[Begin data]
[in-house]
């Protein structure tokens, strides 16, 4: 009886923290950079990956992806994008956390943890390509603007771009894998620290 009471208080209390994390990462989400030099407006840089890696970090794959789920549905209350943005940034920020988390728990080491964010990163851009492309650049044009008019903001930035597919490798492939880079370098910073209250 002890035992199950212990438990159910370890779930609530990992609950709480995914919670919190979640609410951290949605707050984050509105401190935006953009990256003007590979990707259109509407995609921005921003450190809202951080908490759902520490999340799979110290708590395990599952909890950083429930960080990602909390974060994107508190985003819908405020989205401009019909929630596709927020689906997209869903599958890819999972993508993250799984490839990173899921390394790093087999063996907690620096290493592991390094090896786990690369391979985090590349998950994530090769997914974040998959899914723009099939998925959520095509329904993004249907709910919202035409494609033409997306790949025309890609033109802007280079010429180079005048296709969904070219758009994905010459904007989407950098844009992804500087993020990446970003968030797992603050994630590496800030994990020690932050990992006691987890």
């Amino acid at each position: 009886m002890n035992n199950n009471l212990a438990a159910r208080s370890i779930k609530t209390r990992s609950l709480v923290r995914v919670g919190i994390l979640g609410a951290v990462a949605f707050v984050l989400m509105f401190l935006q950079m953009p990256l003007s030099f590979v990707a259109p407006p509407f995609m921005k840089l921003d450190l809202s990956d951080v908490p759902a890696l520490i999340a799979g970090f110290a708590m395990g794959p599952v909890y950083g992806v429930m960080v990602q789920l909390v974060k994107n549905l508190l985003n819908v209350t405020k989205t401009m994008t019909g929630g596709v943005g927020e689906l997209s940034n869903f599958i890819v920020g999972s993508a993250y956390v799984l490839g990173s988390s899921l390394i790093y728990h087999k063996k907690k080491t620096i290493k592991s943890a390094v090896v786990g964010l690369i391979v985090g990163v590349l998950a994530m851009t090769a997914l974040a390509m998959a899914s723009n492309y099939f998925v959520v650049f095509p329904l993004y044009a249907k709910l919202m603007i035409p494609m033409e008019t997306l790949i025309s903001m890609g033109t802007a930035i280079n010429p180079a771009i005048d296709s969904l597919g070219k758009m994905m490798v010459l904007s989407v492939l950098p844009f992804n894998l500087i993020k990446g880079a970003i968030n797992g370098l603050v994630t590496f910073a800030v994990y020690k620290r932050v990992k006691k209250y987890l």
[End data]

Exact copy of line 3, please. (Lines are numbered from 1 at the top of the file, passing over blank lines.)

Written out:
């Amino acid at each position: 009886m002890n035992n199950n009471l212990a438990a159910r208080s370890i779930k609530t209390r990992s609950l709480v923290r995914v919670g919190i994390l979640g609410a951290v990462a949605f707050v984050l989400m509105f401190l935006q950079m953009p990256l003007s030099f590979v990707a259109p407006p509407f995609m921005k840089l921003d450190l809202s990956d951080v908490p759902a890696l520490i999340a799979g970090f110290a708590m395990g794959p599952v909890y950083g992806v429930m960080v990602q789920l909390v974060k994107n549905l508190l985003n819908v209350t405020k989205t401009m994008t019909g929630g596709v943005g927020e689906l997209s940034n869903f599958i890819v920020g999972s993508a993250y956390v799984l490839g990173s988390s899921l390394i790093y728990h087999k063996k907690k080491t620096i290493k592991s943890a390094v090896v786990g964010l690369i391979v985090g990163v590349l998950a994530m851009t090769a997914l974040a390509m998959a899914s723009n492309y099939f998925v959520v650049f095509p329904l993004y044009a249907k709910l919202m603007i035409p494609m033409e008019t997306l790949i025309s903001m890609g033109t802007a930035i280079n010429p180079a771009i005048d296709s969904l597919g070219k758009m994905m490798v010459l904007s989407v492939l950098p844009f992804n894998l500087i993020k990446g880079a970003i968030n797992g370098l603050v994630t590496f910073a800030v994990y020690k620290r932050v990992k006691k209250y987890l």